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Department of Biochemistry

Outline

In 1945, Professor Yashiro Kotake, the first President of the school at that time, started this department. Since then, Professors Yahito Kotake, Kazuo Hotta, Katashi Ichihara, Yuichi Matsumura, Ryo Kido, and Morimitsu Nishikimi successively served as the chairman of the department, and Professor Yoshito Ihara has been the chairman since 2007.

Educational Outline

We teach courses in the following educational programs.

  1. Biochemistry and Metabolism (for 2nd grade students of the School of Medicine)
  2. Molecular Cellular Biology (for 2nd grade students of the School of Medicine)
  3. Metabolism in the Cell (for students of the Graduate School of Medicine)

Research Outline

Our work is focused on clarifying the molecular mechanisms involved in the post-translational regulation of glycoproteins in the cell, and the roles in cell biology, physiology and pathology. We have two main research topics, which concern [1] C-mannosyl tryptophan, a unique post-translational modification in cellular proteins, and [2] calreticulin, a lectin chaperone regulating quality control of glycoprotein biosynthesis and Ca2+ homeostasis in the endoplasmic reticulum.

[1] Protein C-mannosylation is unique in that an a・mannose attaches directly to the indole C2 carbon atom of a tryptophan residue through a C-C bond. C-Mannosylation usually occurs at the first tryptophan in the consensus amino acid sequence Trp-x-x-Trp (W-x-x-W) through an enzymatic reaction with a specific mannosyltransferase, which has yet to be identified. Most substrates for C-mannosylation are part of either the thrombospondin type-1 repeat (TSR) superfamily or cytokine receptor family, suggesting a functional role for C-mannosylation in specific substrates. Site-directed mutagenesis in the W-x-x-W motif has revealed C-mannosylation to be important in the folding or targeting of substrate proteins, such as mucins and ADAMTS-like 1, in the cell. Furthermore, we identified Hsc70 as a protein specifically bound to C-mannosylated TSR-derived peptides, and found that the interaction of Hsc70 with C-mannosylated peptides enhanced the TNF-a・producing signaling by Hsc70 in macrophage-like cells. These findings suggest that the C-mannosylation of some target proteins plays pivotal functional roles in the cell. We examine the role of C-mannosylation in proteins using molecular biological, biochemical, immunological and biophysical techniques.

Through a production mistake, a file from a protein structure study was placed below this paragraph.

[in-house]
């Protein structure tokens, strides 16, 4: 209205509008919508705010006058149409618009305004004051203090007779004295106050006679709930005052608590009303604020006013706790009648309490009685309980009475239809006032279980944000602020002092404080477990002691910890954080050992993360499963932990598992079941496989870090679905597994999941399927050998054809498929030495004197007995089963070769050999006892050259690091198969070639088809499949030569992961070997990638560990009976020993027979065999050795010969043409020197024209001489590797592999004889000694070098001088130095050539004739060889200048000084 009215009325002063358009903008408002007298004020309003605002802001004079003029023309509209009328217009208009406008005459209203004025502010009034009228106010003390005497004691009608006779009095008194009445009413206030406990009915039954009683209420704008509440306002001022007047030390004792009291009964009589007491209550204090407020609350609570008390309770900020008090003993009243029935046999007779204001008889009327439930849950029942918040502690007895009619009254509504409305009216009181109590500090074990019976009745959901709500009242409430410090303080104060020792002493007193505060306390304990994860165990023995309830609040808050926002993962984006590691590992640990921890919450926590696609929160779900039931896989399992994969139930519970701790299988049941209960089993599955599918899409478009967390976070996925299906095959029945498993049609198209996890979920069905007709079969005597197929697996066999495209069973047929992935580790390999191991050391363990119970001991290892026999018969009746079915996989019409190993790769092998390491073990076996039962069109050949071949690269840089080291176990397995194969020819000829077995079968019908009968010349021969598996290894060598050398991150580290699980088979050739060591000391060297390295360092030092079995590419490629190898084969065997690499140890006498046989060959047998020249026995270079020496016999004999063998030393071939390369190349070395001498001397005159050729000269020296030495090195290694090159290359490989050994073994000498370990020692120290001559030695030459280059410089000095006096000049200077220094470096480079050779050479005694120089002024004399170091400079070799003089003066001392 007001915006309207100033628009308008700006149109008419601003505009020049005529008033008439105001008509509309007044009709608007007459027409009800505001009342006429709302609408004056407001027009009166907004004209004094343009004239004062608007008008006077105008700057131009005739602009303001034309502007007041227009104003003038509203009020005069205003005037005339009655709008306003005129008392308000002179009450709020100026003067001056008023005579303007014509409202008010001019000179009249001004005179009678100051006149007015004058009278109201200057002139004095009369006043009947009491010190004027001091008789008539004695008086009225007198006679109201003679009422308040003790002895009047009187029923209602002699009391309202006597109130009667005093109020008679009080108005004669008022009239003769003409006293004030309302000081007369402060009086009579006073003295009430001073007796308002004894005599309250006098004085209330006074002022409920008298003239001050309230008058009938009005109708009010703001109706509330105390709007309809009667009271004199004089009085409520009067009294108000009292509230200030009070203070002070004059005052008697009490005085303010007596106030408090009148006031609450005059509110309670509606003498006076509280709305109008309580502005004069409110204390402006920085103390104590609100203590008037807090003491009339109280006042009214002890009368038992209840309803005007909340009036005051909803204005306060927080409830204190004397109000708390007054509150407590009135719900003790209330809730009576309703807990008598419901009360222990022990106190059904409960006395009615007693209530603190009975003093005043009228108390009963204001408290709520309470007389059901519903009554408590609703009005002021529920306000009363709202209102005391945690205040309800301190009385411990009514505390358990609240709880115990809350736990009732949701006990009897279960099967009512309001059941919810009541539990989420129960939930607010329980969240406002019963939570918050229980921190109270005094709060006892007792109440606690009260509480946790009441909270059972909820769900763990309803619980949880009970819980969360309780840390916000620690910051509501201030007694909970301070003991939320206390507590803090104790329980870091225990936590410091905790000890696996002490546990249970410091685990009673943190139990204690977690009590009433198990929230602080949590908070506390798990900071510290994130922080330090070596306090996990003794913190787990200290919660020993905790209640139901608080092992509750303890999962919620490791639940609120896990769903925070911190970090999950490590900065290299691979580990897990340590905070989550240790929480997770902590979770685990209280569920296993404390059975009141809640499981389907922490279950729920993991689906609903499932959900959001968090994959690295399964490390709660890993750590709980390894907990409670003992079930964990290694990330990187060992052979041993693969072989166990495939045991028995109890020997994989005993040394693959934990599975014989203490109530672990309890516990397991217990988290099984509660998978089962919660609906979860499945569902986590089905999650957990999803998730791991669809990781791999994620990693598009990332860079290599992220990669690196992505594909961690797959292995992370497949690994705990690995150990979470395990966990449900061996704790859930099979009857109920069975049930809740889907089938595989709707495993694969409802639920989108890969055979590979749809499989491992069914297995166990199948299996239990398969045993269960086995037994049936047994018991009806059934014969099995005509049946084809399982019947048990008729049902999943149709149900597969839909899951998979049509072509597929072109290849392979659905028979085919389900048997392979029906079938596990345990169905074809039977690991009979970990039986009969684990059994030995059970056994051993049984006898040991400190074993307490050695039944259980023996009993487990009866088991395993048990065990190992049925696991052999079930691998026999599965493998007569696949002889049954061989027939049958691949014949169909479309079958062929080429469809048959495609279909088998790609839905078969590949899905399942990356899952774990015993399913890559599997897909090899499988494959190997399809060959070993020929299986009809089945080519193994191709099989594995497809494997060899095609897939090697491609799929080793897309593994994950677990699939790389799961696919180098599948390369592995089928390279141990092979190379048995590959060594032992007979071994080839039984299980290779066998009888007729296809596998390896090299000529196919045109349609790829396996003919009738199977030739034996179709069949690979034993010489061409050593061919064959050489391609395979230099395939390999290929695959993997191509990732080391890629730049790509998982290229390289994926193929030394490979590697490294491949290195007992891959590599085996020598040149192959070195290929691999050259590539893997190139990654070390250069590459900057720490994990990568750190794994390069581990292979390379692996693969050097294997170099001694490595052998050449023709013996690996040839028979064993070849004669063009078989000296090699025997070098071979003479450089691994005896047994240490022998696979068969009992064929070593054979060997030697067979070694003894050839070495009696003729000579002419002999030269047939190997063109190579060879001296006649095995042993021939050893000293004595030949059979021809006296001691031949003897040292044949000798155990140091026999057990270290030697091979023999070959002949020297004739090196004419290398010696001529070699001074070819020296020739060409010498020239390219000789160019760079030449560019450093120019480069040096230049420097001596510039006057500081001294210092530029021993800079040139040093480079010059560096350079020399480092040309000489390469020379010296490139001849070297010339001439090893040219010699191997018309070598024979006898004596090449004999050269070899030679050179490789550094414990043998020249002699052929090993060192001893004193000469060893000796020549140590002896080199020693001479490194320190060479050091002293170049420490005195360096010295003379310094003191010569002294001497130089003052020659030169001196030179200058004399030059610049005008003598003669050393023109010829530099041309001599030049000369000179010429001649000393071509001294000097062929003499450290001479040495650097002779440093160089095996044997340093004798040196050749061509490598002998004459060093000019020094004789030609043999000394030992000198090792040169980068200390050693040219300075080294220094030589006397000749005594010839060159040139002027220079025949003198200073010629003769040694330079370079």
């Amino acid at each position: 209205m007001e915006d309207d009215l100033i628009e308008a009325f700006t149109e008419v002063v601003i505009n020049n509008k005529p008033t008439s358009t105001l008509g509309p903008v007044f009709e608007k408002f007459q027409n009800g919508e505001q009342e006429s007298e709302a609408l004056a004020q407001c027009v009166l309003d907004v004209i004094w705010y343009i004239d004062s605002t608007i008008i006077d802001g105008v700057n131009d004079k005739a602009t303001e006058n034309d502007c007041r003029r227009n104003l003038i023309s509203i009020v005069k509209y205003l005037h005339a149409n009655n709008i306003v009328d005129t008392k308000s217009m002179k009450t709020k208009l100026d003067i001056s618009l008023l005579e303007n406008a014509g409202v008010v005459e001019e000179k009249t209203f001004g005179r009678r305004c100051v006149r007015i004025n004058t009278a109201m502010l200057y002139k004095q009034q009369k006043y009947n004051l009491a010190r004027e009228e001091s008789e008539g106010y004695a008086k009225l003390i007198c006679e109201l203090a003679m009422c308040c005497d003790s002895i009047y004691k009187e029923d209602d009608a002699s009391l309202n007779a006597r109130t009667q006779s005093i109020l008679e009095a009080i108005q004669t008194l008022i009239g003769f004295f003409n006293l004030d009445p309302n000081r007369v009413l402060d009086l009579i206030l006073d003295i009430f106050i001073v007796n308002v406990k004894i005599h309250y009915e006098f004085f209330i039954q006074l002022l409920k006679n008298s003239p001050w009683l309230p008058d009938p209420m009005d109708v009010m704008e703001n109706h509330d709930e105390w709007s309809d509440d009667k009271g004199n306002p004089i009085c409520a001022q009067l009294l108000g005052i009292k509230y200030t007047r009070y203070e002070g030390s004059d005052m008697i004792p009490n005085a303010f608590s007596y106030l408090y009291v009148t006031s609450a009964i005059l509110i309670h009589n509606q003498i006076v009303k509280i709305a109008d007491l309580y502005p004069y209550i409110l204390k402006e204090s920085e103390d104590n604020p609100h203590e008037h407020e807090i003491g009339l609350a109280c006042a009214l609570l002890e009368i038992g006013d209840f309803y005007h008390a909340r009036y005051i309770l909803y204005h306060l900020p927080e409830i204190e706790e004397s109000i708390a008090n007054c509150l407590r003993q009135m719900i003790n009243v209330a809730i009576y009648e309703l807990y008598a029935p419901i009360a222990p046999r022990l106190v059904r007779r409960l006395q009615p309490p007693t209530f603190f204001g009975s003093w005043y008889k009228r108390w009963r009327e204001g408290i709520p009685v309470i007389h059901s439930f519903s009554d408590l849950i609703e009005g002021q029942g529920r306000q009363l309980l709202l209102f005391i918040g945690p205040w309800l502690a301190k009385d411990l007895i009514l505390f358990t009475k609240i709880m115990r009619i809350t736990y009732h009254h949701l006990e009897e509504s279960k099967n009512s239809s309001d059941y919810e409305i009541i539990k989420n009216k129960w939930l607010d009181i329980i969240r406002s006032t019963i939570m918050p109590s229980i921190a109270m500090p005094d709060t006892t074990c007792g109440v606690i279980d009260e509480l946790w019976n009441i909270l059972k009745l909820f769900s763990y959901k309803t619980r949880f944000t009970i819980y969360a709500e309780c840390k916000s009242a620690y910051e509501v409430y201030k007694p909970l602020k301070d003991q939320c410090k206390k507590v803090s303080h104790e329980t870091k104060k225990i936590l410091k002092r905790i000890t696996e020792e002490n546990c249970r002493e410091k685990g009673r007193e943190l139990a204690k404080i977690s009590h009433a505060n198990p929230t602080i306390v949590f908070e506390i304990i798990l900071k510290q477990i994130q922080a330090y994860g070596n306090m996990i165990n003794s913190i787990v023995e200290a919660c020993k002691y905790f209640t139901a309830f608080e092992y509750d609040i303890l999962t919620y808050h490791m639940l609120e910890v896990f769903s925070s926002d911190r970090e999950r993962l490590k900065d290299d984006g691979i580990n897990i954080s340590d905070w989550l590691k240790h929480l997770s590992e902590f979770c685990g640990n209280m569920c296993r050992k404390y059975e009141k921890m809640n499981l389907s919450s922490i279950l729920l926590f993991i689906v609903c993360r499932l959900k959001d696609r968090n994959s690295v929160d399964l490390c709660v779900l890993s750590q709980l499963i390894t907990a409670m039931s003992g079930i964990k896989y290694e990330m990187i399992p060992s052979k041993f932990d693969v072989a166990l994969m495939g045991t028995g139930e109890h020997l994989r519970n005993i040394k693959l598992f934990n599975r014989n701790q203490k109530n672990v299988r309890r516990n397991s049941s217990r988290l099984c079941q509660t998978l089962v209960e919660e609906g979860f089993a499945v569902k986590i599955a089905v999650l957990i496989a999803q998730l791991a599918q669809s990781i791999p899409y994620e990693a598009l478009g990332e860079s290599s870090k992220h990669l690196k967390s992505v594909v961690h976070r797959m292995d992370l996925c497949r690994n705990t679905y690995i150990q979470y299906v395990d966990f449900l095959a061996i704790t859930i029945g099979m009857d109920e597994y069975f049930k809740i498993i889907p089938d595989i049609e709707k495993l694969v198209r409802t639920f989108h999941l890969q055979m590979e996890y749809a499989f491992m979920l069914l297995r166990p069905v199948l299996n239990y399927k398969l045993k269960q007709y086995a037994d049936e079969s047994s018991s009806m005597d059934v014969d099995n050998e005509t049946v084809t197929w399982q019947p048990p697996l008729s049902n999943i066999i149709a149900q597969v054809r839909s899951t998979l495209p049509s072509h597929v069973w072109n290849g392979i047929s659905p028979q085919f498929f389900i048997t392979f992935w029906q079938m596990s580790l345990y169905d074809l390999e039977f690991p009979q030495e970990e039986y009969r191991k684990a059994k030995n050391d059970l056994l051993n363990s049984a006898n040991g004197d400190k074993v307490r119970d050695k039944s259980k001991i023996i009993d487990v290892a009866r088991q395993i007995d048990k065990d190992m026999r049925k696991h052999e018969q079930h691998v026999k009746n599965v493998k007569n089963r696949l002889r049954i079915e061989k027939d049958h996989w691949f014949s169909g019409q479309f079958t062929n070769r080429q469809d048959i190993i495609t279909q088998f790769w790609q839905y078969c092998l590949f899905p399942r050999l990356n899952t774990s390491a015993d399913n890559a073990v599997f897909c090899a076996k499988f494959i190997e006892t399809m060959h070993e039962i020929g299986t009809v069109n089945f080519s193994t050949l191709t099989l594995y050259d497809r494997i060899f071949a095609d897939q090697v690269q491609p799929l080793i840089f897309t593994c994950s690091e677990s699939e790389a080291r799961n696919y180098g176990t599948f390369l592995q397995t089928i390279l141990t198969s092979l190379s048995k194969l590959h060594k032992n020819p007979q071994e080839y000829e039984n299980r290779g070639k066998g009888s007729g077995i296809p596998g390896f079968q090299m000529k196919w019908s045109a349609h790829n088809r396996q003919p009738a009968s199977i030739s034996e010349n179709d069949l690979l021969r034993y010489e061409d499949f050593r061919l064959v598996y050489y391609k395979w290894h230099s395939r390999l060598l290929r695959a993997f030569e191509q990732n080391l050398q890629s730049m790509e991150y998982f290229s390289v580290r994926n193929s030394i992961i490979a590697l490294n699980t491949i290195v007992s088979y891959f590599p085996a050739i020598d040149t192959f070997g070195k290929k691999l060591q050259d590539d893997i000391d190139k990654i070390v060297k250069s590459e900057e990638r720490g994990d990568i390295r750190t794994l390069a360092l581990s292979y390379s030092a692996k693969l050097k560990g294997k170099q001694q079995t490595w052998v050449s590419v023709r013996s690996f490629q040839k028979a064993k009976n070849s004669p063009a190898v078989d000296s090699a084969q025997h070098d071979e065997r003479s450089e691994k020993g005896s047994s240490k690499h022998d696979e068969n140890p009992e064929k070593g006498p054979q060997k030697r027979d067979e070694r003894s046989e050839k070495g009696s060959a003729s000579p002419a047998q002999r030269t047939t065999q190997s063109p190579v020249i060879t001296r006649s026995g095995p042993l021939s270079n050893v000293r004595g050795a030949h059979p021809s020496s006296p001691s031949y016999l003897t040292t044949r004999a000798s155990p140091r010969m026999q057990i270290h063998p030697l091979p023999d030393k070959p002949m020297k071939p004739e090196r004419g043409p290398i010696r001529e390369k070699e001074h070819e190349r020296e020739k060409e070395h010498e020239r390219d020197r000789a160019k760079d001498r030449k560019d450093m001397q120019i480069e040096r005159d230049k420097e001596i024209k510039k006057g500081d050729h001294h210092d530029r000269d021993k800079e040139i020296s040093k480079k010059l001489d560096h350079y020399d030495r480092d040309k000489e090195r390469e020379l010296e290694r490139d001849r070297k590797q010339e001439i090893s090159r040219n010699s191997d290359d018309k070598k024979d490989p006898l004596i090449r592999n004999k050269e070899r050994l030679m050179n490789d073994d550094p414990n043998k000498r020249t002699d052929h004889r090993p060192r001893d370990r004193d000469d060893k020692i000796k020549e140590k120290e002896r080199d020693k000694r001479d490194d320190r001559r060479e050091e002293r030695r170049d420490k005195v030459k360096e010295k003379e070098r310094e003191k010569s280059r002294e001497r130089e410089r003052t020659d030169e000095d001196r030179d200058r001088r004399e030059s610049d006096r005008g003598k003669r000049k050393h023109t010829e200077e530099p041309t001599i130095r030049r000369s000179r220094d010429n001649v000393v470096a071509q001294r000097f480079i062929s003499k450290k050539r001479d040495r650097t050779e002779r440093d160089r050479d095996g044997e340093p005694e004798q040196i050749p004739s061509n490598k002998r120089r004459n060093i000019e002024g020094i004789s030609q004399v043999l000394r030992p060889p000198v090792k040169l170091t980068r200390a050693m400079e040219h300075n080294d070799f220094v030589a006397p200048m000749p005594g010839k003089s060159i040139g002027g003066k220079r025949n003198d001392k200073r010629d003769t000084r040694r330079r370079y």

Our research goal is to clarify the molecular mechanism of protein C-mannosylation and its physiological or pathological functions in the cell.

Selected References

  1. C-Mannosylation: a modification on tryptophan in cellular proteins.: Ihara Y., Inai Y., Ikezaki M., Matsui I.-L., Manabe S., and Ito Y. In “Glycoscience: Biology and Medicine” (Eds.) Taniguchi N., Endo T., Hart G.W., Seeberger P., and Wong C.-H., Springer-Verlag GmbH, Heidelberg, Germany, 1091-1099, 2014.
  2. Protein C-mannosylation and its prospective functions in the cell.: Ihara Y., Inai Y., and Ikezaki M. Trends Glycosci. Glycotechnol., 23, 1-13, 2011.